[GRASSLIST:2853] RE: Need instuctions?
Kidd, James P.
james.kidd at Covance.Com
Fri Jan 4 07:11:03 EST 2002
Thanks for the advice, I'll try it later this week. Incidentally, I checked
the ESRI website and found that the raster calculator in Spatial Analyst
(arcview 8.1) can merge grids together using a map algebra function: merge.
It works great where the edges meet.
SAS Liaison Programmer
Covance Central Laboratory Services
8211 SciCor Dr
Indianapolis, Indiana 46214
james.kidd at covance.com
From: John Dougherty [mailto:jwd at softcom.net]
Sent: Friday, January 04, 2002 12:56 AM
To: Kidd, James P.
Subject: Re: [GRASSLIST:2844] Need instuctions?
On Thursday 03 January 2002 05:28 am, you wrote:
> I have been a reader of the grass list for a few weeks. I need some
> instructions on how to read in some dem files that I converted from sdts
> format. I am trying to build a county database using a number of
> file formats, but have run into some difficulty with the dems.
The best approach is to read in the SDTS format rather than convert to dem
form. You should expand the sdts into a directory with all the associated
files, and then I believe you call r.in.gdal using the CATD? file. Once the
file has been read in, it has to be processed to identify the elevation
and areas with 0 values.
When I was asking the same questions earlier, Rich Shepard sent me the
below which illustrates the necessary steps in bring in an SDTS dem. Each
step can be carried out independently from the command line. I have
Dr. Shepard's comments.
# Edit the invocations of r.in.gdal and r.null to reflect your data files as
# Call r.in.gdal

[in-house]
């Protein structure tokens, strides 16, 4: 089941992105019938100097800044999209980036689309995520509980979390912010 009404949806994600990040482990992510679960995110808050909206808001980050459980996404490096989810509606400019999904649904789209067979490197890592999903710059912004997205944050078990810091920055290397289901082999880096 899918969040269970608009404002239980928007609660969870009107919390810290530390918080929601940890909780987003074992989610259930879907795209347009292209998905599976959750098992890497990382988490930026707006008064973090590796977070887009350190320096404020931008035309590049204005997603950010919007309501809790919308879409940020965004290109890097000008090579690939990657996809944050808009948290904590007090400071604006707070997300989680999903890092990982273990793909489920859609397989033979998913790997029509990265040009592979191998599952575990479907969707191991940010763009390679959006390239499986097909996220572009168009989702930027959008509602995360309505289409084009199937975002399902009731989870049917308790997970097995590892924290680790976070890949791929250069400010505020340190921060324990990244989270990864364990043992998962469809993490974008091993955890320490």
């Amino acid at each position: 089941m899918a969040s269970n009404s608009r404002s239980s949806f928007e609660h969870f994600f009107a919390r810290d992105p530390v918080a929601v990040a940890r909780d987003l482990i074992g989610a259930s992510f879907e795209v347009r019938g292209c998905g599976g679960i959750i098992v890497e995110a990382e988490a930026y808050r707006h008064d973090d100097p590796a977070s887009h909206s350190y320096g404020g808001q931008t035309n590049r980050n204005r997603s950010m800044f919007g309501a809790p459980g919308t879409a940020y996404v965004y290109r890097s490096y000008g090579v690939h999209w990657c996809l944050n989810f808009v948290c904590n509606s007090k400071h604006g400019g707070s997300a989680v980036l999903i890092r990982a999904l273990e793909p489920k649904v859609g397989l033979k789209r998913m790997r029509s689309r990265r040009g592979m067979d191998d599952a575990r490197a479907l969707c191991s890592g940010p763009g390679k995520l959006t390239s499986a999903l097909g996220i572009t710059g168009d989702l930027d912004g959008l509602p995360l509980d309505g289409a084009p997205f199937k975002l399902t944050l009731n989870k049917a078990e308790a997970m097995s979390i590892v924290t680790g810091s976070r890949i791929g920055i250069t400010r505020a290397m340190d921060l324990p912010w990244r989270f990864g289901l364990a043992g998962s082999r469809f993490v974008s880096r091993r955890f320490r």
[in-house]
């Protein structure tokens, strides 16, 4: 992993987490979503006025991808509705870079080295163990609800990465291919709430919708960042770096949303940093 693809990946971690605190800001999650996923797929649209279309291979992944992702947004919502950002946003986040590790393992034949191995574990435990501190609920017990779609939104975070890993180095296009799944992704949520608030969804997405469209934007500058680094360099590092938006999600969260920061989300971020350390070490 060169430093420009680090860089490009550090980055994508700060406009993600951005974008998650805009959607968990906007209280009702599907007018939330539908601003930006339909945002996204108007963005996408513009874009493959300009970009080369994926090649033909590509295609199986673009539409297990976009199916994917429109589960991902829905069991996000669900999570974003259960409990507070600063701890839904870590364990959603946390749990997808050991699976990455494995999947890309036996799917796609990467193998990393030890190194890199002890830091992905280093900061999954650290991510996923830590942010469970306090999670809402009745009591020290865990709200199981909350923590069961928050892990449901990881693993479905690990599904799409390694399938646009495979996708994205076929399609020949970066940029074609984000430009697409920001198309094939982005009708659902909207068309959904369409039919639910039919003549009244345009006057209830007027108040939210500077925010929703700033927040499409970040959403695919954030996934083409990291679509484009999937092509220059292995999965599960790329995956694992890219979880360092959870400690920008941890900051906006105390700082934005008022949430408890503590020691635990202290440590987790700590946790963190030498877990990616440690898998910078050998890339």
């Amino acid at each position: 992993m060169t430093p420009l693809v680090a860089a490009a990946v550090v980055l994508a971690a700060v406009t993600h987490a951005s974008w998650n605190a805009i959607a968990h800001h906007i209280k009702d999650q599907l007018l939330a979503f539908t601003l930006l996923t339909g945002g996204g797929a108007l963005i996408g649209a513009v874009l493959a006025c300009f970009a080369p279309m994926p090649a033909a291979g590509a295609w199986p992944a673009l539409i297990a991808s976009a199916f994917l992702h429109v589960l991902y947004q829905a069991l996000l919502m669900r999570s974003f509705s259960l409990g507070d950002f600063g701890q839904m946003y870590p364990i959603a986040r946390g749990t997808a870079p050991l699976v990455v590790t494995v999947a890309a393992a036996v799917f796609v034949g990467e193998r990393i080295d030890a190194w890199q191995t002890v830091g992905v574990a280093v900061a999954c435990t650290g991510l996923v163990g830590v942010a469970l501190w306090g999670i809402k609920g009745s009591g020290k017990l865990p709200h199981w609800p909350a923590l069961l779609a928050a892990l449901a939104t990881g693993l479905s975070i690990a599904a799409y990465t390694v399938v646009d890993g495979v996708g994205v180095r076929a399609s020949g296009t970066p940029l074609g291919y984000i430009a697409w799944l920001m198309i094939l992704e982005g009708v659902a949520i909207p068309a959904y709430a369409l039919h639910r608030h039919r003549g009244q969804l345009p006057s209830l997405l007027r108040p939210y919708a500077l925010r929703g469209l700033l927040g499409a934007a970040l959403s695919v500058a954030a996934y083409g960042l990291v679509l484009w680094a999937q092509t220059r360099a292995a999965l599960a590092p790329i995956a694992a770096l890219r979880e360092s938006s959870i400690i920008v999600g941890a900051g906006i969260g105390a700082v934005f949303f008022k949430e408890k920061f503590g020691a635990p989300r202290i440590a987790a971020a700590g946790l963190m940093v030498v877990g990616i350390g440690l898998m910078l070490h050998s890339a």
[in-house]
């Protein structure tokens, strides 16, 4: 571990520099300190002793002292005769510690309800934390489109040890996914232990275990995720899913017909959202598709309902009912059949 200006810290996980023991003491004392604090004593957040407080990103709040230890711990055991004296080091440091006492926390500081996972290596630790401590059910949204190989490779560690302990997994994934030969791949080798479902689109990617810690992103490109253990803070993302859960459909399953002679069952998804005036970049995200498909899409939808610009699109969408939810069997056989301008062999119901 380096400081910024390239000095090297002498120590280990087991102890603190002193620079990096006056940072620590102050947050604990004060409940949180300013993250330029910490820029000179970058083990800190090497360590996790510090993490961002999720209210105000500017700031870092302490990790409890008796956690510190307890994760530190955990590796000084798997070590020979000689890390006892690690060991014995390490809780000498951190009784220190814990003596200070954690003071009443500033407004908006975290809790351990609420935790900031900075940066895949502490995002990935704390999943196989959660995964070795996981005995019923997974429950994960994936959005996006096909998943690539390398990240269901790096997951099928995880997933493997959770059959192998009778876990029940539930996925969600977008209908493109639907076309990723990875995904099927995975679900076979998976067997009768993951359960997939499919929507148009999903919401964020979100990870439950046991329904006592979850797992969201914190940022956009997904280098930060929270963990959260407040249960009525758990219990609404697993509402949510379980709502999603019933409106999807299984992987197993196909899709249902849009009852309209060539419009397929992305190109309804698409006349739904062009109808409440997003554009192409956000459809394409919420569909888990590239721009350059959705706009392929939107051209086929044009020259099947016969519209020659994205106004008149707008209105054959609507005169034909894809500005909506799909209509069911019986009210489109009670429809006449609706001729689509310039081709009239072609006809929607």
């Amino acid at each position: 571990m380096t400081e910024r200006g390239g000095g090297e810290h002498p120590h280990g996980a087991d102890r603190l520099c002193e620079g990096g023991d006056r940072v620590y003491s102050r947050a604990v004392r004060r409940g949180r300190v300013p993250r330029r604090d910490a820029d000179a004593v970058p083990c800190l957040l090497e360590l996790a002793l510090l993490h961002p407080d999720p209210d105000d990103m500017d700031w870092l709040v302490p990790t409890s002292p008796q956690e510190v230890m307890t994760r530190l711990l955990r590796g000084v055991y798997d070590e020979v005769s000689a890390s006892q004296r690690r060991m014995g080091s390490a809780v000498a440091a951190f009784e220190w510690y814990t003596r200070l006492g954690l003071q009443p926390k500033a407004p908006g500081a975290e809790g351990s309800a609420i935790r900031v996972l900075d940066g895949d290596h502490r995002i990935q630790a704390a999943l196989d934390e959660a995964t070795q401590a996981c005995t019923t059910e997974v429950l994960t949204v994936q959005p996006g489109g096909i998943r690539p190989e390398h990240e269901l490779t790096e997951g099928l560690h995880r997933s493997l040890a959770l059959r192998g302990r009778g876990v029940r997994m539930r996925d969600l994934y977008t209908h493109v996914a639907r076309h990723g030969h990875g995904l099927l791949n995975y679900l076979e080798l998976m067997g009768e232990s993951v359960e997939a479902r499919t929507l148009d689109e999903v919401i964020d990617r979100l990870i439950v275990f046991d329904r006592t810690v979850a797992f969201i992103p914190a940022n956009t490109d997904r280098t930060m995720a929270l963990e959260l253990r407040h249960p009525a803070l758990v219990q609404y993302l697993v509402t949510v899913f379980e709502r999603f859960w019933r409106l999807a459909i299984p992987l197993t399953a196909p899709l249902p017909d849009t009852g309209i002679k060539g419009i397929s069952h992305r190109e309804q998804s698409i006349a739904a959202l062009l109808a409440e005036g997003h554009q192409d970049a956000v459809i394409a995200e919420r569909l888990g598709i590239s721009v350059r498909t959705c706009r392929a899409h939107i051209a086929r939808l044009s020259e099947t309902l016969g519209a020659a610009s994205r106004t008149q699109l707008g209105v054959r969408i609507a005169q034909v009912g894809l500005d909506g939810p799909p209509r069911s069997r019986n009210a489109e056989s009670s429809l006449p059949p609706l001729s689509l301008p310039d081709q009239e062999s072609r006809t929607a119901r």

r.in.gdal -o input=<filename> output=<newfilename[.dem]>
# Imports a DEM file using r.in.gdal. You call the stdts ****CATD.DDF file
# as the option input=<filenameCATD.DDF>. Leave out the <, and >. Simply
# replace the <filename> with the name (and path) of the CATD file from the
# SDTS files. Then you should give a new file name for the output file,
# which in the case of a dem STDS file will be a dem. You will not require
# "dem" suffix, but it may be of aid in remembering what the file is.
# Example invocation:
# r.in.gdal -o input=1418CATD.DDF output=oreana
# Call r.null
r.null -f map=<dem file name> setnull=-32766
# After successfully running r.in.gdal, you will need to r.null to process
# the new file. When you invoke r.null the data in your dem may be either
# of floating point or integer numeric type. You need to change the '-f' to
# an '-i' if the file is interger meters in elevation. The '-map=' option
# should give the name of the new dem file that was produced by r.in.gdal,
# with the path if necessary. The 'setnull=' option replaces SDTS null with
# GRASS null.
# Example invocation:
# r.null -f map=oreana setnull=-32766
After this has been done for each of the dem files you want to tile
you need to call these files into a display terminal with d.rast. I believe
you use the -o option to cause the zero values to be treated as transparent.
Provided that the dems have common edges, they will then be displayed tiled
Before they can be displayed successfully, you also NEED to have read these
files into a Grass LOCATION that has appropriate projection and
geo-coordinate boundaries that will enclose the necessary. Trying to learn
this process has been deleterious to the density of my hair, but I am given
to understand that after a while it becomes second nature.
> I guess my first question is: Is this the right list to submit help
> I normally use ArcView 8.1 on the NT side of life and find that while I
> read in the dems into it, I can not merge them. I don't have access to
> ArcInfo so I am looking to GRASS for the solution.
If you have access to the ESRI Spatial Analyst you should be able to do this
in AV 8.1. You could in the earlier version.
> Does anyone know how to do this? I kinda need step by step instructions
> since the help files seem to say it can be done, but don't really spell
> how to do it.
> Could someone point me in the right direction on this?
> Thanks in advance.
John W. Dougherty
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